Claudia Hart, “Dream”, 2009.

Brigitte Kowanz's Spatium, which greets visitors at the entrance of the Hyper Digital Forces exhibition, is the outcome of experiments on light, perception of space, and language. Between the letters of the word (spatium), which means extent, interval, or the space between celestial bodies that is believed to be infinite, there are distances like the aforementioned gaps, yet for once limited. The work is also in the form of a sphere that encompasses the space inside. On the other hand, the light emitted from the neon seeps out of this mass, expanding and blurring its boundaries.

Other works in the exhibition also play with the perception of space through the diffusion of light into the room or the relations with the surface. For example, François Morellet's Neons 3D: 60-90-35, Chul Hyun Ahn's Mirror Drawing, Erwin Redl's Meandering, and Keith Sonnier's Ballroom Chandelier Installation are the works that first come to my mind.

Through Jennifer Steinkamp's Daisy Chain, one gets the feeling that there is an open window in the exhibition space. Perhaps when we look at the Bosphorus through that window, Io would also join the narratives of these artists.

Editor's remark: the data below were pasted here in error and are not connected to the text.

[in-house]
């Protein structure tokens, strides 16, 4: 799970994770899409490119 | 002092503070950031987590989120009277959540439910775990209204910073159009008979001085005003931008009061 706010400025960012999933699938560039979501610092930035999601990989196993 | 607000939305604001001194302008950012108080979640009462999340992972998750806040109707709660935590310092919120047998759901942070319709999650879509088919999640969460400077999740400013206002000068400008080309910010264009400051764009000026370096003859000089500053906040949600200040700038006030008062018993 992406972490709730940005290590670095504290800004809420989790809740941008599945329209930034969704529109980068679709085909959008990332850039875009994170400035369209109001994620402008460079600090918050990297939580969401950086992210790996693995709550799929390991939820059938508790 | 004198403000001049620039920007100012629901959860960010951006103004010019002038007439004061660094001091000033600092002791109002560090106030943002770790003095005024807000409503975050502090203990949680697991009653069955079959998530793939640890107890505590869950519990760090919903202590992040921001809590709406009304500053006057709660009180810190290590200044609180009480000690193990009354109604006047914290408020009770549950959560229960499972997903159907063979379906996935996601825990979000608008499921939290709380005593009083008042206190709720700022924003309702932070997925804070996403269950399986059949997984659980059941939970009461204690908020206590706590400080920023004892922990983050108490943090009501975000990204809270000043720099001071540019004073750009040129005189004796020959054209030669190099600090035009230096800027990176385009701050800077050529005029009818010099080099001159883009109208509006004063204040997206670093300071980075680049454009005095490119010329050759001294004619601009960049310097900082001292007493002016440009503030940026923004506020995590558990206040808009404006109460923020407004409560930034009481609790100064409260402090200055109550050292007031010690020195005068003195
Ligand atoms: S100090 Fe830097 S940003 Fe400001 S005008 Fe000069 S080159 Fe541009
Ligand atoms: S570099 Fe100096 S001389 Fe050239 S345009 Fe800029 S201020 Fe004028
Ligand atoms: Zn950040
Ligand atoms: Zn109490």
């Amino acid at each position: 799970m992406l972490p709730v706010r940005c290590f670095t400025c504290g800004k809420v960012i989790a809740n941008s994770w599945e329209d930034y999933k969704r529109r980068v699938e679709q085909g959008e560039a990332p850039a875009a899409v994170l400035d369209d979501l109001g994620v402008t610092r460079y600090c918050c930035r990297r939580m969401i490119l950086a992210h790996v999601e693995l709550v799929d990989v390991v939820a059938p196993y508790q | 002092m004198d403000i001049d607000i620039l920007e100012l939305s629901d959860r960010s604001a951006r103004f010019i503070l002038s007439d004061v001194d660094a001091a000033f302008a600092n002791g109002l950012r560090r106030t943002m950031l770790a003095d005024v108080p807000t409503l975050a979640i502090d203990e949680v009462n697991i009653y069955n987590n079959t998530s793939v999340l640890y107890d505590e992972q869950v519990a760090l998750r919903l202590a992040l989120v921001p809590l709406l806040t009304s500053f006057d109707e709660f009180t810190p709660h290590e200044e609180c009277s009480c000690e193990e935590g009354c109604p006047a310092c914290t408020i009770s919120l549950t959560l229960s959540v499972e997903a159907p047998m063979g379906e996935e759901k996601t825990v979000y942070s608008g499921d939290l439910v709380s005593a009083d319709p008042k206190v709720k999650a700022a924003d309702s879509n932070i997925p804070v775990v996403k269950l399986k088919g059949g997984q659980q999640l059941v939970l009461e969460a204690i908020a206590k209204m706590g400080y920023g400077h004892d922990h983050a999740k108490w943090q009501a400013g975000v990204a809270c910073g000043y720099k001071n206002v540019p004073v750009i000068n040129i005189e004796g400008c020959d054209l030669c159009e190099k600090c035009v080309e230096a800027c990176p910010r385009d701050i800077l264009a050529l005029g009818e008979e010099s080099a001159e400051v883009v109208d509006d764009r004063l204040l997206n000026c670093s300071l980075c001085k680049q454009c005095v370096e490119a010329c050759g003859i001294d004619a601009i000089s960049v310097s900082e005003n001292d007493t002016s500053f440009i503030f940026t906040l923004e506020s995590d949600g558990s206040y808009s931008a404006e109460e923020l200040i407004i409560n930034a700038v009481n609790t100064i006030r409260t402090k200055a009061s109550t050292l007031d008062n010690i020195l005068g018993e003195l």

Deniz Can Taşçı: From the moment I started working on this text about Borusan Contemporary's new collection exhibition, I had the overwhelming feeling that the first seeds of inspiration for this show were planted with John Gerrard's Endling (Martha). What inspired you to curate an exhibition centered around Hyper Digital Forces?

Necmi Sönmez: The first formative notions in the preparation process of the exhibition were the frameworks we determined as a result of our collaboration with Kumru Eren. Borusan Contemporary Collection has a very comprehensive structure and over some time, we worked on what we should pay attention to when interpreting the collection from perspectives that have not been addressed before. As a result of this collaboration, the following idea has been developed: Creating a panorama on each floor in the Perili Köşk by bringing together the works of the same artist as much as possible. For the reason that the collection included periodical works by many artists spanning more than a decade. While working on these, I realized that the video sculpture by Daniel Canogar, which has been at the main entrance of Borusan Contemporary since the opening collection exhibition, had remained at this location ever since. While I was thinking about what we could show instead, I came across Brigitte Kowanz's neon sculpture Spatium, and Kowanz is among the artists who are predominantly represented in the collection. The important step in this course of inspiration that began with the replacement of Canogar and Kowanz was John Gerrard's Endling (Martha). The idea of placing this work, commissioned by Borusan Contemporary, in the area in front of the main elevator of the Perili Köşk guided me for both the name of the exhibition and the way I should proceed with the other exhibition spaces.